Classical economics, which says that only absolute values matter, portrays World A as the correct choice, because you would have a larger house there. But when researchers confront real people with variations on this hypothetical decision, most of them choose B. Once houses expand past a certain size, it seems, relative advantage trumps absolute size.

Now suppose you need to choose between levels of workplace safety. In World A, you would have a two-in-100,000 chance of dying on the job this year, while everyone else has a one-in-100,000 chance. In World B, you would have a four-in-100,000 chance of dying, versus a six-in-100,000 chance for everyone else.

Death is sobering. Again, the choice is between absolute and relative advantage, but this time almost everyone chooses World A. For safety, it seems, choice patterns affirm the classical theory’s assumption that only absolute quantities matter.

Here is where it gets tricky: Relative advantage matters more for housing than for safety, so markets won’t sustain an optimal trade-off between the two. Suppose a worker accepts a slightly riskier job for slightly higher pay. The extra money buys a house whose size, in absolute terms, isn’t enough to compensate for the reduction in safety. But that house is larger in relative terms, too, and that makes the difference. Now the exchange is attractive on balance.

Similar incentives apply to everyone else, though, so when all workers sacrifice safety in the hope of buying a relatively larger house, no one moves forward. They are like spectators in a sporting event: All stand to get a better view, yet no one sees any better than before.

The problem isn’t that workers are ill-informed, or that markets are insufficiently competitive. Even with full knowledge, there just isn’t much that workers can do to change matters on their own.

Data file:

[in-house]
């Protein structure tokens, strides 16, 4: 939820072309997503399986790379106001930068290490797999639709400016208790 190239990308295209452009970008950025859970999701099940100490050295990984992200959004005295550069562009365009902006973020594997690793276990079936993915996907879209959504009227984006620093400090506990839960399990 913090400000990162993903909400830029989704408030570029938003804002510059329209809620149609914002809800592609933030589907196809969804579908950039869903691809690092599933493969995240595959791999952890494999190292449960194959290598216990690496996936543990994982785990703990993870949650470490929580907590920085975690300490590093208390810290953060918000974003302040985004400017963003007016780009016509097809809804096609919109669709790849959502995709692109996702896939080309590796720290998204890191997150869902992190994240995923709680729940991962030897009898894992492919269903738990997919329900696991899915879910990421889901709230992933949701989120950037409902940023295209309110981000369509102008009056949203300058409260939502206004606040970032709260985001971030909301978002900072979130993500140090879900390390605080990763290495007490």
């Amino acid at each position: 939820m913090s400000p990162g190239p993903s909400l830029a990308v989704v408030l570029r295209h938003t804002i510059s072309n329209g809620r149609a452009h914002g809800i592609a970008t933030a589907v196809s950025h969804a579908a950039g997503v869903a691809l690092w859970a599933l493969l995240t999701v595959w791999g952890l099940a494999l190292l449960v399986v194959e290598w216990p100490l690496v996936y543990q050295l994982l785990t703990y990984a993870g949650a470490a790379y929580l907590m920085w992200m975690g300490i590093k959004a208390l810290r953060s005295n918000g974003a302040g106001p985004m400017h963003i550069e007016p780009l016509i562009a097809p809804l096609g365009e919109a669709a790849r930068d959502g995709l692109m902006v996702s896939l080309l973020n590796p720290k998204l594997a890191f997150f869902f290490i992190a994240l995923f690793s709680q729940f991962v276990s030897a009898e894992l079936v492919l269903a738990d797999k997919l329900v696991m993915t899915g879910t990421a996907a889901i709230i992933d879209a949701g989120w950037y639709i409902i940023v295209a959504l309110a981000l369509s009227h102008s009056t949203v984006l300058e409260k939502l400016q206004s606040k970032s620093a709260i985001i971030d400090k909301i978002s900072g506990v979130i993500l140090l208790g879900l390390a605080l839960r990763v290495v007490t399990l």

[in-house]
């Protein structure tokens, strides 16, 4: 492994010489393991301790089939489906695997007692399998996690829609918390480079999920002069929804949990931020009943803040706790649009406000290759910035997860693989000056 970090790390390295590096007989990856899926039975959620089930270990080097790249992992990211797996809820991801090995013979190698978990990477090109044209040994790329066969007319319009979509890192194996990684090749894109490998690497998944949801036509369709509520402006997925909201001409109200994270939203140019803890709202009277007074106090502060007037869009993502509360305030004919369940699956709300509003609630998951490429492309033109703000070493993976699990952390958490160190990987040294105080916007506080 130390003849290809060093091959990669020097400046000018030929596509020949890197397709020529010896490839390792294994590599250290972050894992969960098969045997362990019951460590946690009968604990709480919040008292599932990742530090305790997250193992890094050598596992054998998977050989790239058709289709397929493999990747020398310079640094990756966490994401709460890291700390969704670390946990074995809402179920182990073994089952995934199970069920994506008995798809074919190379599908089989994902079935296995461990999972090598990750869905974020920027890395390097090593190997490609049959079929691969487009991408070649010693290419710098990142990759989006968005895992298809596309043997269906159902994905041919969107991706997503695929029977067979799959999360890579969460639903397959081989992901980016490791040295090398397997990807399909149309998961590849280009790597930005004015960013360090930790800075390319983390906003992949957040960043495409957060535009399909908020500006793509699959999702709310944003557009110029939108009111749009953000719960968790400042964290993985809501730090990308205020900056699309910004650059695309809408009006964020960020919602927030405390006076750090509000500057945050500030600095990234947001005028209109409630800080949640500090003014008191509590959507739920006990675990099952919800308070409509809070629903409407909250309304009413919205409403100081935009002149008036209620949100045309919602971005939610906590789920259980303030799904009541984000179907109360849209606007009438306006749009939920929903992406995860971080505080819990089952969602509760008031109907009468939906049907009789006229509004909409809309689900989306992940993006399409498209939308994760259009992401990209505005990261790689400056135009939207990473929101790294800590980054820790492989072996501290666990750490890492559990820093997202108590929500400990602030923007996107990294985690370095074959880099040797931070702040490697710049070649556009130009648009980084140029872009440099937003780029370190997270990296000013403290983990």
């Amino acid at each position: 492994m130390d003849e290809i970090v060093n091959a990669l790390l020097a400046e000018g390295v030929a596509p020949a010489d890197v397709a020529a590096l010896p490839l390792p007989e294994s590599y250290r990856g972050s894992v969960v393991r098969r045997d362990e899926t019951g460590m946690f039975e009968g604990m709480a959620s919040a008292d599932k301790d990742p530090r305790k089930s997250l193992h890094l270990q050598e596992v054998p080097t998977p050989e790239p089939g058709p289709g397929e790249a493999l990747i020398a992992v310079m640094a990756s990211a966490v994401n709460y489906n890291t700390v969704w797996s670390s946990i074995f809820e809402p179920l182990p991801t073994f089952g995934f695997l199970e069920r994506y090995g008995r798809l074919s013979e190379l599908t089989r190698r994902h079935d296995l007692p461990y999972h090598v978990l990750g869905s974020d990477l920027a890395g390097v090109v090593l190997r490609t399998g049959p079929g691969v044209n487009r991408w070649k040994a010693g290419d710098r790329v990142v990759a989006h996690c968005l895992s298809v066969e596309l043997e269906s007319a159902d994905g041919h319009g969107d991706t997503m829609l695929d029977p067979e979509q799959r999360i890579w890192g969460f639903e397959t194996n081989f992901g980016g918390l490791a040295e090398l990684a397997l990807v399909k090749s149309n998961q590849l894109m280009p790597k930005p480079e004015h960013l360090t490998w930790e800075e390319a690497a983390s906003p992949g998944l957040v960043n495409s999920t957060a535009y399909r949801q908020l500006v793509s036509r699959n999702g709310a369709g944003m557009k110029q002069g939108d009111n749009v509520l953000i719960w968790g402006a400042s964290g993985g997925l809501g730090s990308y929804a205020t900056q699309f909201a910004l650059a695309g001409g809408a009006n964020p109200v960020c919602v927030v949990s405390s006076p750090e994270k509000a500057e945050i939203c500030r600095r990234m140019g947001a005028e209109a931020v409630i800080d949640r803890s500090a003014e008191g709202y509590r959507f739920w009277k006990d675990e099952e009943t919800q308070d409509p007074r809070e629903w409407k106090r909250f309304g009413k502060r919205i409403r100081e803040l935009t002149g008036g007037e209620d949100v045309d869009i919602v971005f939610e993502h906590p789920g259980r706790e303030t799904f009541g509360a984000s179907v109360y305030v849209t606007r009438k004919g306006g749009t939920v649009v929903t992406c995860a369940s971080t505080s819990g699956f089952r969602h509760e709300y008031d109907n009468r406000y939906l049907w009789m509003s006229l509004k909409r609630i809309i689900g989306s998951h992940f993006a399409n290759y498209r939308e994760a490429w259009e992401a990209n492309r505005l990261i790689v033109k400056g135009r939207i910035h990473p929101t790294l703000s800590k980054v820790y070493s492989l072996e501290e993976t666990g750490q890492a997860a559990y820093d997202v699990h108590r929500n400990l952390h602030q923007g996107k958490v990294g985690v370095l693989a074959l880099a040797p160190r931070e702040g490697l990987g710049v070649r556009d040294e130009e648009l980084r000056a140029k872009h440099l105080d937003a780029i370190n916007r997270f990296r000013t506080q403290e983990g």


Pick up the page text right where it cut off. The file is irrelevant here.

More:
Consider safety regulations in hockey. Helmets are required, even in the National Hockey League but that’s a fairly recent development. Many players had believed that they could see and hear better without them. But when everyone skated without helmets, the relative advantage disappeared, resulting in gratuitous risk of injury to all players. In 1979, the N.H.L. required all newly hired players to wear helmets, but veterans were exempted. Some continued to skate without a helmet until 1997, believing that it gave them an edge — but today’s players seem to see futility in sacrificing safety for an unsustainable relative advantage.

We all value freedom. But while classical economics encourages the complaint that safety regulations violate workers’ freedom, that complaint is misguided. It is little different from complaining that helmet rules violate athletes’ freedom. Of course they do — but with athletes as with workers, that’s precisely what people wanted.

ROBERT H. FRANK is an economics professor at the Johnson Graduate School of Management at Cornell University.

View Original Article: nytimes.com